Burke, Walker dramatically different

Matt Pommer Democratic gubernatorial candidate Mary Burke often is described as "a non-ideological antidote" to Republican Gov. Scott Walker in this fall's election. The 55-year-old Burke is a millionaire who didn't become a Democrat until she wa...

Matt Pommer

 Democratic gubernatorial candidate Mary Burke often is described as “a non-ideological antidote” to Republican Gov. Scott Walker in this fall’s election.

The 55-year-old Burke is a millionaire who didn’t become a Democrat until she was in her 40s. Democratic liberals did not rush to her cause when she announced her candidacy for governor. Perhaps it was her late entry into the party or perhaps it was her centrist views.

Burke supports collective bargaining, but she has bluntly told union leaders that her election would not mean returning public employee bargaining with binding arbitration to what it was before Walker and Republicans effectively gutted the law in 2011.

There are dramatic differences between Burke and Walker. Burke, who grew up in Hartford, Wis., holds a bachelor’s degree in finance from Georgetown University and a master’s degree in business administration.


Walker, who grew up in Delevan, Wis., left Marquette University without a degree.

Burke says she would take federal money for the full expansion of health care for the poor. That expansion would save several hundred million dollars in Wisconsin tax dollars.

Walker rejected the full expansion, saying the federal government might renege on its commitment in future years. Turning down federal money for Wisconsin could help Walker’s hopes of getting to the White House in 2016.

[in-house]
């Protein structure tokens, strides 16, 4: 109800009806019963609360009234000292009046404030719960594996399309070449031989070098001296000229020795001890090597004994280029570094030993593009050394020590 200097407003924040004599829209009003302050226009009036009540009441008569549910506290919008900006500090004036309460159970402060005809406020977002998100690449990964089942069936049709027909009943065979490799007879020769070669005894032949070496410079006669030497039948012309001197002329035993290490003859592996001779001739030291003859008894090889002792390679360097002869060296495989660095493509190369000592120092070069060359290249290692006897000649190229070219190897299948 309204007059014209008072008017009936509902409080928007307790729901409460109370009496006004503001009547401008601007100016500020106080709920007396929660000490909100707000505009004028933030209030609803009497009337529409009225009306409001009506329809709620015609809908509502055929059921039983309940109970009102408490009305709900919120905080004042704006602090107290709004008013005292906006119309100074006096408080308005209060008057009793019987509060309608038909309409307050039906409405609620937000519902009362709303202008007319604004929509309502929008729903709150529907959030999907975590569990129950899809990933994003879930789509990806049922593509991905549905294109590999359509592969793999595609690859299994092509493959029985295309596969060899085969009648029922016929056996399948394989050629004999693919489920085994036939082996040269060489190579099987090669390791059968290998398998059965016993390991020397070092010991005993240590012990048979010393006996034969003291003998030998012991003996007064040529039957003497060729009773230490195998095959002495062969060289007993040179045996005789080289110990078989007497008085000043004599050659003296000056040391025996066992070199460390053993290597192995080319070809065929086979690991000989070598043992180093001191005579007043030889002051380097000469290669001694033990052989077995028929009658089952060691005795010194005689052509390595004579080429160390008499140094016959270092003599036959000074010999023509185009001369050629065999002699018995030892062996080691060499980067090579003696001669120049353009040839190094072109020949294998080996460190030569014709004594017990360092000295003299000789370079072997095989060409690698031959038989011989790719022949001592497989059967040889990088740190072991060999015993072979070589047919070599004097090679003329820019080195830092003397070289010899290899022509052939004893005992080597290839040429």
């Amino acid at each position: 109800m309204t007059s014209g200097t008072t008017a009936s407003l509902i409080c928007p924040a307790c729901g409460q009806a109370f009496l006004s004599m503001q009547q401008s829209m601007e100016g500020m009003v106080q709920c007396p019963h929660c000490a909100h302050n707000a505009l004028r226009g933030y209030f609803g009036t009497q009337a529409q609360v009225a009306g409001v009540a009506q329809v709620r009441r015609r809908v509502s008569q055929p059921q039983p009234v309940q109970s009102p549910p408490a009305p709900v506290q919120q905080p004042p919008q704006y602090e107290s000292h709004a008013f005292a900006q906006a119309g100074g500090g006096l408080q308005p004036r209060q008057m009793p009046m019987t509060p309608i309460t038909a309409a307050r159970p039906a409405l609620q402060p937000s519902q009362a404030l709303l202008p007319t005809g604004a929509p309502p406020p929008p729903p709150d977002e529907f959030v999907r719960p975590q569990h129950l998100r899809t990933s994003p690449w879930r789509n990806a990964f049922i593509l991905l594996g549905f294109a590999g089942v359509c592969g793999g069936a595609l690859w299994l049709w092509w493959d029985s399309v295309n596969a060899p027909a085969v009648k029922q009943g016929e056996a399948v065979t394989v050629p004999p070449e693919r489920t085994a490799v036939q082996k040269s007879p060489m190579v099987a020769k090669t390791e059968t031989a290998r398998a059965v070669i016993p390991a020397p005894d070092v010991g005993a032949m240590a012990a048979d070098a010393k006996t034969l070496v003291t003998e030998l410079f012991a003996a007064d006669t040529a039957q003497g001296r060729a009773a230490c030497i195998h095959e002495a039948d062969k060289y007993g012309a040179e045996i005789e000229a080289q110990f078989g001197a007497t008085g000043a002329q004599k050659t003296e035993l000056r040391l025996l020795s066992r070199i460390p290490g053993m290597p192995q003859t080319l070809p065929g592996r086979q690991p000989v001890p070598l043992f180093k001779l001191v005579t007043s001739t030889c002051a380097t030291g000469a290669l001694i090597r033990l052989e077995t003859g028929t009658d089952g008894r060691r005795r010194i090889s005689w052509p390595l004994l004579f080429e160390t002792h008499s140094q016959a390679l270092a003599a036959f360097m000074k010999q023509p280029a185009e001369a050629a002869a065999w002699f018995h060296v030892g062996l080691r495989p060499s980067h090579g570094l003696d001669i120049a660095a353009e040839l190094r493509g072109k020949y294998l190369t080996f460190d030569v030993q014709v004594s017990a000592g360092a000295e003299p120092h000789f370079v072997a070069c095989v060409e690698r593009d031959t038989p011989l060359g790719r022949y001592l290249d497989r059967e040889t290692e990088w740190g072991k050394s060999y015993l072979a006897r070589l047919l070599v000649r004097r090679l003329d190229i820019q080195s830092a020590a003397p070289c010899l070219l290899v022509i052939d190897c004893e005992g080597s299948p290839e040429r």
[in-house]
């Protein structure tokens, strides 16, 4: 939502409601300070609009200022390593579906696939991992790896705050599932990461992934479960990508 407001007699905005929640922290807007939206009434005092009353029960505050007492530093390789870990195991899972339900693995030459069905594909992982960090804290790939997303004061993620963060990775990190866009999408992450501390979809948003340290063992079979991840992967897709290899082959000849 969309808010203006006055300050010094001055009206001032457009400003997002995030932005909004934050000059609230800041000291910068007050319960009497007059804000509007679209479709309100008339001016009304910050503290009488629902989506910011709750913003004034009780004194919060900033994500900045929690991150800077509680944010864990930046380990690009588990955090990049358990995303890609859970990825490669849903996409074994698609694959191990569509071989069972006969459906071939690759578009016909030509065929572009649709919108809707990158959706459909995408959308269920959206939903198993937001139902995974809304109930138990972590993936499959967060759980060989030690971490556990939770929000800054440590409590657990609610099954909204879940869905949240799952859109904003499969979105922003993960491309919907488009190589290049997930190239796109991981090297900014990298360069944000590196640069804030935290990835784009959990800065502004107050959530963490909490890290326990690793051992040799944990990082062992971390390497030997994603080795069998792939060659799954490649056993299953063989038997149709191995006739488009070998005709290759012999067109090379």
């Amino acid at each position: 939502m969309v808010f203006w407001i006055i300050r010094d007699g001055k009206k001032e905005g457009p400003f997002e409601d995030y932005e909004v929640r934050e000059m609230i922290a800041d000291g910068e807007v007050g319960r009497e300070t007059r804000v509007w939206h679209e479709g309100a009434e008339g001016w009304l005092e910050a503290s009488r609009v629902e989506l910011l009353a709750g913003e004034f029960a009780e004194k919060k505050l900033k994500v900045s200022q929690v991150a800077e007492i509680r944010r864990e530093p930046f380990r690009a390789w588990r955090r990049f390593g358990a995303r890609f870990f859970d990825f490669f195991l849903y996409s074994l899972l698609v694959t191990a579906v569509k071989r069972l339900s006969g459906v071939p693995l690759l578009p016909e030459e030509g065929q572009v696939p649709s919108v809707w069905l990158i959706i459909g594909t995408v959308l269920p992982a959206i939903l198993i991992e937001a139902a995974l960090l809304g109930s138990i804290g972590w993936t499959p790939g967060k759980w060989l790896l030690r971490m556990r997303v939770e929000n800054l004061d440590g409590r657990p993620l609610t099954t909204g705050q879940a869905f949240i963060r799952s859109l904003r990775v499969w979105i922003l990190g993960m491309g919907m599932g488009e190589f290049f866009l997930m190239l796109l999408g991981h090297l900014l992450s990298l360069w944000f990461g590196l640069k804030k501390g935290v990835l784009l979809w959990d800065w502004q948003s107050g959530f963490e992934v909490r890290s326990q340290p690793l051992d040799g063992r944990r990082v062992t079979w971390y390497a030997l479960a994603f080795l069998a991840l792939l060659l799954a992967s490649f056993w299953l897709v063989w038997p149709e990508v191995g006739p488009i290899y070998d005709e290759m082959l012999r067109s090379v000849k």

The governor has refused to promise to serve out a full four-year second term if re-elected.

To date Burke has not challenged him on that position.

Burke says women and their physicians, not state government, should be in charge of making individual health decisions. The last people who should be involved “are Madison politicians,” according to Burke.

Walker has supported anti-abortion efforts and state funding for Planned Parenthood has been eliminated.

Another equally clear issue is the creation of a huge iron mine in northern Wisconsin. Burke has opposed weakening environmental standards while Walker touts easing mining rules as a major achievement of Republicans.


The proposed mine popped back into the gubernatorial race late this summer with reports the mining company gave $700,000 in campaign contributions to help Walker and Republican state senators in the 2012 recall elections. The environmental changes came after the recall elections.

Burke served as secretary of commerce for less than three years, resigning on Nov. 1, 2007. That was before recession dramatically dampened the American economic outlook. Burke cites a good jobs picture when she left office. But Republicans seek to link her to the full eight years of the administration of Democrat Jim Doyle who was governor from 2003 to 2011.

The recession began to bite most of America in 2008 and played a major role in election of President Obama.

The Wisconsin gubernatorial race is a statistical dead heat, according to an August poll taken by the Marquette University Law School. It showed a dramatic gender split. Among likely female voters, Burke led 56 to 38. Among likely male voters, Walker led 57 to 40.

Respondents in the August poll were asked their view of the job picture. Some 48 percent said the state was lagging. That was up five percent from a July Marquette poll.

Burke has some potential major hurdles in her bid to be governor. Walker has far more financial resources. Two debates are scheduled for October, and Walker is an experienced politician in debates.


Matt Pommer, a retired reporter for The Capital Times, writes a column distributed by the Wisconsin Newspaper Association.



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